What are club drugs?
Club drugs are group of psychoactive drugs. They act on the central nervous system and can cause changes in mood, awareness, and behavior. These drugs are most often used by young adults at bars, concerts, nightclubs, and parties. Club drugs, like most drugs, have nicknames that change over time or are different in different areas of the country.
What are the different types of club drugs?
The most commonly used types of club drugs include:
- MDMA (Methylenedioxymethamphetamine), also called Ecstasy and Molly
- GHB (Gamma-hydroxybutyrate), also known as G and Liquid Ecstasy
- Ketamine, also known as Special K and K
- Rohypnol, also known as Roofies
- Methamphetamine, also known as Speed, Ice, and, Meth
- LSD (Lysergic Acid Diethylamide), also known as Acid
Some of these drugs are approved for certain medical uses. Other uses of these drugs are misuse.
What are date rape drugs?
Date rape drugs are any type of drug or alcohol used to make sexual assault easier. Someone could put one in your drink when you are not looking. Or you may be drinking alcohol or taking a drug, and a person may make it stronger without you knowing.
Club drugs are also sometimes used as "date rape" drugs. These drugs are very powerful. They can affect you very quickly, and you might not know that something is wrong. The length of time that the effects last varies. It depends on how much of the drug is in your body and if the drug is mixed with other drugs or alcohol. Alcohol can make the effects of drugs even stronger and can cause serious health problems - even death.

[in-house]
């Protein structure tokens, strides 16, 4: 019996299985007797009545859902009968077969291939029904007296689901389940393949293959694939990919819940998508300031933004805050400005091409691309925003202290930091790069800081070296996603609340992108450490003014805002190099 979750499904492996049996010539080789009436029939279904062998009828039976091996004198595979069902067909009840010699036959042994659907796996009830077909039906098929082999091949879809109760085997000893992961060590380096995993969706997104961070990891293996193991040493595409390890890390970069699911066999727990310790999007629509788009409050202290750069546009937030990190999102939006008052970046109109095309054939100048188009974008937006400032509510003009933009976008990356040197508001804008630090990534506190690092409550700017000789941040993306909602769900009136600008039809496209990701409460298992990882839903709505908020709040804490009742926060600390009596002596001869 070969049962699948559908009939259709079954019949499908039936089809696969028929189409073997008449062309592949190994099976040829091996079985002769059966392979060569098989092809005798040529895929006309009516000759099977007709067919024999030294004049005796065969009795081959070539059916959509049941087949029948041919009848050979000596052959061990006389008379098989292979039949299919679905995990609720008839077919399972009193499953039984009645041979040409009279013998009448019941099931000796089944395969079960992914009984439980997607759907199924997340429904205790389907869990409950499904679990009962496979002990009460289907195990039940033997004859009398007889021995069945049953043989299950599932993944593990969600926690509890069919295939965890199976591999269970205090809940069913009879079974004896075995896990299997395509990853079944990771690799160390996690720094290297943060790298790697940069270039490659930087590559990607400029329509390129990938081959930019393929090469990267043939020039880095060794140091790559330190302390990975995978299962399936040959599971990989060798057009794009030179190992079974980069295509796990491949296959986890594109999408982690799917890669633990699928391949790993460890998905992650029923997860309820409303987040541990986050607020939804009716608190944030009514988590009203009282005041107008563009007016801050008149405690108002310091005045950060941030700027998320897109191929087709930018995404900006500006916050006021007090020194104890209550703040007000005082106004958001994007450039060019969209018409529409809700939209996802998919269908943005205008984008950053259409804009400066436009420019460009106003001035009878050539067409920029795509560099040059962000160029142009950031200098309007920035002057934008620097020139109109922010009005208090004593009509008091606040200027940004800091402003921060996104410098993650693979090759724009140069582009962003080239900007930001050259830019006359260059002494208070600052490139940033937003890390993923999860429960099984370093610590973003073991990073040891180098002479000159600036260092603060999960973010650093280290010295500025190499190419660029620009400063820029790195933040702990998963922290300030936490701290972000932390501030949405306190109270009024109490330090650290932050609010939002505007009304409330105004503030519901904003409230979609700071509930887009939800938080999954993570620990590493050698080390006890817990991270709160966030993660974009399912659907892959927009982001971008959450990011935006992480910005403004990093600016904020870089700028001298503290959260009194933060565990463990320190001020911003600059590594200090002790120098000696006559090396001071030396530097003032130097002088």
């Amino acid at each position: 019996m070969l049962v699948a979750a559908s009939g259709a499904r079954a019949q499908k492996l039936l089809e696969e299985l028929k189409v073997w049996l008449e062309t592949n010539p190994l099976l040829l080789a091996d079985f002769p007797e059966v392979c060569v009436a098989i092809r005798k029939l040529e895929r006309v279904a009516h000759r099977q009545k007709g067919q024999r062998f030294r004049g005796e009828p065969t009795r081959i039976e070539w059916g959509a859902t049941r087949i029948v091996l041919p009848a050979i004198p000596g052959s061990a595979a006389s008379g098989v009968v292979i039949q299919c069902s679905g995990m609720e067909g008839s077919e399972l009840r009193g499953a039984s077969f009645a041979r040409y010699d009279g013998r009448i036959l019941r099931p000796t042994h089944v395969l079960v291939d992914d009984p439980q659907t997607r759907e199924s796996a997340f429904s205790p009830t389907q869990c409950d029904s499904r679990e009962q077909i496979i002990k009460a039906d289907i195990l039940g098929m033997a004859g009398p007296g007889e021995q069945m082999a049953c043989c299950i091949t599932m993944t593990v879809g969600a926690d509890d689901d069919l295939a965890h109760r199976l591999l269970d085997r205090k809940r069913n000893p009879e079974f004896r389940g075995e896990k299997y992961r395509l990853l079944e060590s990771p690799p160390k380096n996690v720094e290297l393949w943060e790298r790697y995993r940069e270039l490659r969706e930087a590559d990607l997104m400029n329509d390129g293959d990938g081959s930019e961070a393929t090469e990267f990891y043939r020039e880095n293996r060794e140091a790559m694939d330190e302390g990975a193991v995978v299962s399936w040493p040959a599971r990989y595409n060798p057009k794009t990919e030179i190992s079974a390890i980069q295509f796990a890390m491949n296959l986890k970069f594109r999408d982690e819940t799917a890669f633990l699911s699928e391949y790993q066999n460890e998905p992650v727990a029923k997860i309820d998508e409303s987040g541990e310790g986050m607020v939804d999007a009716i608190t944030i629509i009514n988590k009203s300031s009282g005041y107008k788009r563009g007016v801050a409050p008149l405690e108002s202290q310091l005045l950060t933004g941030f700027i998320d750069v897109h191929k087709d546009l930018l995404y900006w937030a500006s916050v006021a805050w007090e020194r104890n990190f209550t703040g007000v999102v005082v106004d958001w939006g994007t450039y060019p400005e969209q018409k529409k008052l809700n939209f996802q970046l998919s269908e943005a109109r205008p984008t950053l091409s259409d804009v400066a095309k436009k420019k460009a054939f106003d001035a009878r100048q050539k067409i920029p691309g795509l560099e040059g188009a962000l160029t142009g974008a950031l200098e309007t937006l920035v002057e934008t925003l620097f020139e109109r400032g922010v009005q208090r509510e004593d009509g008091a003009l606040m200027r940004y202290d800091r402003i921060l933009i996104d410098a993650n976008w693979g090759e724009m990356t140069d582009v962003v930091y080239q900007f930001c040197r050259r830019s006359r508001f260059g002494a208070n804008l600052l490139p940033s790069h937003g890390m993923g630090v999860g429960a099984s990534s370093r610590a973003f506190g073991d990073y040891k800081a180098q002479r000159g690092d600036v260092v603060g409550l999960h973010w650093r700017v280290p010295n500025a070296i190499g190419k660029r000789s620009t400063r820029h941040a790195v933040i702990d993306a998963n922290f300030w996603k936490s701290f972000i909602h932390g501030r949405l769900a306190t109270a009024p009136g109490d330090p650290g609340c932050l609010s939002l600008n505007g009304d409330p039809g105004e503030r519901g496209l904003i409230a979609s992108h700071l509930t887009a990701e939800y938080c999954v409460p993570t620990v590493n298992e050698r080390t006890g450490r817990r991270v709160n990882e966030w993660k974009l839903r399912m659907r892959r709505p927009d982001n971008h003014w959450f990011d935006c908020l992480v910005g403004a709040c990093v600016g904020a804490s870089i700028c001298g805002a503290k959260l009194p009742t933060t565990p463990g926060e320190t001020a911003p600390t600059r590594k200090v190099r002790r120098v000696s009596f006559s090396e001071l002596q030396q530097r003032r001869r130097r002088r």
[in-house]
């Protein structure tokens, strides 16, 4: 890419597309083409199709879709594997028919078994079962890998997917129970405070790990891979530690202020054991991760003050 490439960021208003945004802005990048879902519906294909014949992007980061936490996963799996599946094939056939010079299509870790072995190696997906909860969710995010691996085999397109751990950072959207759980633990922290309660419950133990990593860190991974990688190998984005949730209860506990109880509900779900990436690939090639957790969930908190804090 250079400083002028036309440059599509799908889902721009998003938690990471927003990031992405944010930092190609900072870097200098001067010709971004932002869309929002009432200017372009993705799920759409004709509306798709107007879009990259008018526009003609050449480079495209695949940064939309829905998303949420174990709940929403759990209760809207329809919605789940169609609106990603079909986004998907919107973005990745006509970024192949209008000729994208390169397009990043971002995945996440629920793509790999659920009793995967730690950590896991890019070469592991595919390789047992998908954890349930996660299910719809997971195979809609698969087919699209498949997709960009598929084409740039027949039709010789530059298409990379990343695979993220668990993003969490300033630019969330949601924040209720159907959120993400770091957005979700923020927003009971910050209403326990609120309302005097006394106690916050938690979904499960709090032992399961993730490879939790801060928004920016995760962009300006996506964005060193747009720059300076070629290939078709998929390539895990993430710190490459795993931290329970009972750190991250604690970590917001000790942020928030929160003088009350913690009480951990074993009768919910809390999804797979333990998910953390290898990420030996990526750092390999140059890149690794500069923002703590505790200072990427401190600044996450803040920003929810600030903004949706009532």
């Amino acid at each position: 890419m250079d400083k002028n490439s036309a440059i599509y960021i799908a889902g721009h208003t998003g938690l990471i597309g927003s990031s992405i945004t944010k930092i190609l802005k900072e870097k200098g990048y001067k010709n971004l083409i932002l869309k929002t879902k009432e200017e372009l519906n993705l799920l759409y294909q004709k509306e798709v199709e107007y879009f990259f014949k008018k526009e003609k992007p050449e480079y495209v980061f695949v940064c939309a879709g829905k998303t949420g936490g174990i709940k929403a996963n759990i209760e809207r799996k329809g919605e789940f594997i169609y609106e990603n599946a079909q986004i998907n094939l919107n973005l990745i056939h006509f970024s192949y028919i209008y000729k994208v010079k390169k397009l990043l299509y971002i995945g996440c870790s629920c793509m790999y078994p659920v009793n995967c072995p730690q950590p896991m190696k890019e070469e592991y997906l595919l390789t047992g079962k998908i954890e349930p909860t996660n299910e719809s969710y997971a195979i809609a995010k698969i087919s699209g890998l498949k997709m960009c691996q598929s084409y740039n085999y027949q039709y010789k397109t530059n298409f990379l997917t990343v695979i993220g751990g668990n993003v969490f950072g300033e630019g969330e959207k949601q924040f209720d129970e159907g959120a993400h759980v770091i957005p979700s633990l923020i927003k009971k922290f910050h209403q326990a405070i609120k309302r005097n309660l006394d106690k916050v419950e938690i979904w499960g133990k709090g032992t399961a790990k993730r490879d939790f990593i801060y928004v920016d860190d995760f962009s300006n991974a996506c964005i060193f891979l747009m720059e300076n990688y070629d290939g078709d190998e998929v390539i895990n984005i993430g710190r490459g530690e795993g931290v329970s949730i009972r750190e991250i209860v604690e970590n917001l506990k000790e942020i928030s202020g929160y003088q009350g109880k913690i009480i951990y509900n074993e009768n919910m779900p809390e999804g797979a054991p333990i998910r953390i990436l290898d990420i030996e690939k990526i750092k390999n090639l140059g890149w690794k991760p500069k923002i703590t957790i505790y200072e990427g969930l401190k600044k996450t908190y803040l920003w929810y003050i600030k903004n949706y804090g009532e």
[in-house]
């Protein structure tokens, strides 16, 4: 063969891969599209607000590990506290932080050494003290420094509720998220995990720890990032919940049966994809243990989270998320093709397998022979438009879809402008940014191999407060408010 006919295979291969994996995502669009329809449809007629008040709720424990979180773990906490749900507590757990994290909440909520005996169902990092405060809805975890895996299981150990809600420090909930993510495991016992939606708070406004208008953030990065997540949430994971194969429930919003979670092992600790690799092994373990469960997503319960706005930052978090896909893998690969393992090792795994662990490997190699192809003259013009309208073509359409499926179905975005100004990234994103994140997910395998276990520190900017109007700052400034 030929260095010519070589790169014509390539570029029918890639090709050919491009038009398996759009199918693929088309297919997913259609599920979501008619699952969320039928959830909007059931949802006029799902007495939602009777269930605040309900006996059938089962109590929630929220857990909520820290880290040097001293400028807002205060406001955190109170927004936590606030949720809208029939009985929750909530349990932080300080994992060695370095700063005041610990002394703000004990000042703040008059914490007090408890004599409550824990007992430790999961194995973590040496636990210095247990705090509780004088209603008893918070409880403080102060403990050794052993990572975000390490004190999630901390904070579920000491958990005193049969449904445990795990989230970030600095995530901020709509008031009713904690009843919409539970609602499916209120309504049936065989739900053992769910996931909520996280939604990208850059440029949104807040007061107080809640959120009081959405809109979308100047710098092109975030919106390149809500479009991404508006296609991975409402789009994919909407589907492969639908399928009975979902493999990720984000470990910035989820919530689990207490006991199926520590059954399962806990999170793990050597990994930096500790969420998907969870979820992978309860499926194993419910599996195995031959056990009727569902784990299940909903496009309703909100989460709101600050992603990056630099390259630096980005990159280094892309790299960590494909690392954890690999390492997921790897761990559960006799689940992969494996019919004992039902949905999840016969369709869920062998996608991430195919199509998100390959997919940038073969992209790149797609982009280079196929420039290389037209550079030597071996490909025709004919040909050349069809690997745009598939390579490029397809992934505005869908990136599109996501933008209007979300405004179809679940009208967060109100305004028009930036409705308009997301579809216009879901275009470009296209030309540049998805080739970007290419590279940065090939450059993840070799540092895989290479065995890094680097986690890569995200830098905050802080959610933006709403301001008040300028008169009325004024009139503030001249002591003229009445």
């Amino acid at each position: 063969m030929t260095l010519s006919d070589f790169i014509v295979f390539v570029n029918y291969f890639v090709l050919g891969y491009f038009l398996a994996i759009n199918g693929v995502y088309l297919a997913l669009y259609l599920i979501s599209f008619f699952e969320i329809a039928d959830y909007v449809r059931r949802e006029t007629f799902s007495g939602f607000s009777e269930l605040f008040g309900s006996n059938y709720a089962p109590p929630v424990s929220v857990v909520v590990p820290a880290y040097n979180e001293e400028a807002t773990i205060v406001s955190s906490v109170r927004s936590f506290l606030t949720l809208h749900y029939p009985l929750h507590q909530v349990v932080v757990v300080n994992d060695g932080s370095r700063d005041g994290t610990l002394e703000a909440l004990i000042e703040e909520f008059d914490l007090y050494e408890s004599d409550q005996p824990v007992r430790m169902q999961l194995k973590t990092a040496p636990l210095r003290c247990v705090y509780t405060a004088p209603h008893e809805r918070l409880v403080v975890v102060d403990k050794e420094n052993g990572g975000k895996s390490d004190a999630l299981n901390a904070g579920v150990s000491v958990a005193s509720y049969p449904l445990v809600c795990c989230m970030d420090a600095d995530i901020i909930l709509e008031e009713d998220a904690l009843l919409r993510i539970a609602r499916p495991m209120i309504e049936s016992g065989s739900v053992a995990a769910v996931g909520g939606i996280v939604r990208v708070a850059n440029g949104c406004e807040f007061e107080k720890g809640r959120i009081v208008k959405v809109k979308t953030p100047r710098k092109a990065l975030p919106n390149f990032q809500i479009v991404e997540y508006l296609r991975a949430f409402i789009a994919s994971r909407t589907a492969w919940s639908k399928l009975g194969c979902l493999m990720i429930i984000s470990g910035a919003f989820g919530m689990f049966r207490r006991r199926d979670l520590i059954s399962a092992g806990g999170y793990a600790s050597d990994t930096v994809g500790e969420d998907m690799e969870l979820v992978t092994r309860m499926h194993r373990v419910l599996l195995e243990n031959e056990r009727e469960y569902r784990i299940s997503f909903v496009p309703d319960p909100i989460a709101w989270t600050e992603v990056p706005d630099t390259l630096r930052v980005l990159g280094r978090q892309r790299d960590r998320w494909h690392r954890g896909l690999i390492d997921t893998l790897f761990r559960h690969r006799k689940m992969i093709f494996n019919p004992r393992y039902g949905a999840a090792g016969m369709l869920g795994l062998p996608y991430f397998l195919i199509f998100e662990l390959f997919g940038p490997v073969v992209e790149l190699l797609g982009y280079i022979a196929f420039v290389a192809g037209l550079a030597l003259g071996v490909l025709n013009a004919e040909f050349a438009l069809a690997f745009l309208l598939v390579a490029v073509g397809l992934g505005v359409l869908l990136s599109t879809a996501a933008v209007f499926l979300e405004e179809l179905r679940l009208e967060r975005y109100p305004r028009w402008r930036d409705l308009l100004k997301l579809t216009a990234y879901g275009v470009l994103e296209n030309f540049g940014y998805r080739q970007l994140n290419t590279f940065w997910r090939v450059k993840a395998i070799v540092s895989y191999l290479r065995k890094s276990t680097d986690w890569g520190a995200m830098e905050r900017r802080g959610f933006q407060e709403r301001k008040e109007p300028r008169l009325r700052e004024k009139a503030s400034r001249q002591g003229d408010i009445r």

Are there steps I can take to protect myself from date rape drugs?
To try to avoid date rape drugs,:
- Never leave your drink unattended
- Don't accept drinks from other people
- If drinking from a can or bottle, open your drink yourself
- Look out for your friends, and ask them to look out for you
- ClinicalTrials.gov: Hallucinogens (National Institutes of Health)
Journal Articles References and abstracts from MEDLINE/PubMed (National Library of Medicine)
- Article: Once-nightly sodium oxybate (FT218) in the treatment of narcolepsy: a letter...
- Article: Risky Sexual Practices, Sexually Transmitted Infections, Motivations, and Mental Health among...
- Article: Changes in Cataplexy Frequency in a Clinical Trial of Lower-Sodium Oxybate...
- Club Drugs -- see more articles